The telegram did read ‘win or die’
We’ve established that the telegram was sent by Mussolini at this point, but as stated, this is just one part of the story. And the other part of the story is arguably more important than the first. Did the telegram in fact have the words ‘win or die’ written on it? We’ve looked at all kinds of sources to get the most accurate answer here, and our research efforts have kept delivering the same answer – yes! The telegram did in fact contain the message of ‘win or die’, so the players were fully aware of what Mussolini thought about the outcome of the game prior to it being played.
One thing is certain, we would not have liked to be in the shoes of those guys before they walked out onto the pitch for that final.
To confirm once again, Mussolini was responsible for the fascist regime in Italy during those days. He was pretty much the image of fascism, yet to gather any kind of support for fascism in Italy, he had to have a medium of propaganda and subsequent support. As it happens, the Italian national team served as a major part of his propaganda campaign. So the players were very familiar with Mussolini at the time, and they even made gestures supporting fascism during games and interviews.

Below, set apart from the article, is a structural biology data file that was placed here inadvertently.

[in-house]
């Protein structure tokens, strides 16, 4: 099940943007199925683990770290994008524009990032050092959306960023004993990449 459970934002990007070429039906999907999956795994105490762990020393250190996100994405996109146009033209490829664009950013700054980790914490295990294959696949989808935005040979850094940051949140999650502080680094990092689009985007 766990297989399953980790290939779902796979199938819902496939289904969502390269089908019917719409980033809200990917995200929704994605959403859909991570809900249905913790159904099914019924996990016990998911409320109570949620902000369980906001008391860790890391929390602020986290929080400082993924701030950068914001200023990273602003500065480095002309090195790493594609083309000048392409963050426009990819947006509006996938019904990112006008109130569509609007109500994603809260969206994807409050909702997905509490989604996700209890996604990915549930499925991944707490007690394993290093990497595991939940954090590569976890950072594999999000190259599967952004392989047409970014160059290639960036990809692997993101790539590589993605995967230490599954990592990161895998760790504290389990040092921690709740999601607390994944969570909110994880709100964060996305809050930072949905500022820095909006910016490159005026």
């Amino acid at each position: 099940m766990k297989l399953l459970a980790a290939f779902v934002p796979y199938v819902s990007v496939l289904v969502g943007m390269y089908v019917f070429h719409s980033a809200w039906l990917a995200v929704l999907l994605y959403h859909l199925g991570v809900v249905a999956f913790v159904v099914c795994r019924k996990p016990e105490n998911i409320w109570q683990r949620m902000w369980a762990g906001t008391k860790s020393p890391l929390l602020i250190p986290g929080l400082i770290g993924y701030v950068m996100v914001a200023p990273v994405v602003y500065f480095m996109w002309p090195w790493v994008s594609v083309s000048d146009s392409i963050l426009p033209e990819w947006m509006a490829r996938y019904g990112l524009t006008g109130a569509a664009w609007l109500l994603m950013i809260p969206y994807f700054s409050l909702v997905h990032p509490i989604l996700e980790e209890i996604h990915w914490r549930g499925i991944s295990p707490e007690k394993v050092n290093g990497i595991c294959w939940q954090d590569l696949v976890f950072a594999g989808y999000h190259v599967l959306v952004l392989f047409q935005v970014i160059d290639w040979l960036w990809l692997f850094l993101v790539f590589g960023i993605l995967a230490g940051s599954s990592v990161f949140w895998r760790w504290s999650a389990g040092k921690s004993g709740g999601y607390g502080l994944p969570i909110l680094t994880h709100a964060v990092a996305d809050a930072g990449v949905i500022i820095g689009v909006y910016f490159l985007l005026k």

The players even wore black armbands as a symbol of their support for Mussolini and his fascist regime. Of course, this sounds absolutely outrageous in this day and age, but that’s precisely how it worked for Italy in 1938.
Myths surrounding the story
As much as this story is truthful, there are subtle things to pay attention to really grasp what happened back in 1938. For that reason, we’ve also looked into what parts of this story have been emphasized for dramatic effect, and which parts of snowballed into rather epic myths. These are discussed below:
The meaning of ‘win or die’
When you look at the meaning of ‘win or die’ in English, there is a very distinct conclusion as to what the options are. You either win the upcoming game and deliver national pride for Italy, or you face death should you fail. This gave birth to the legend of the ‘win or die’ telegram in the first place, but there’s a problem here. The whole threat to the Italian national team has been broadly exaggerated because of translation, and the context has led to speculation.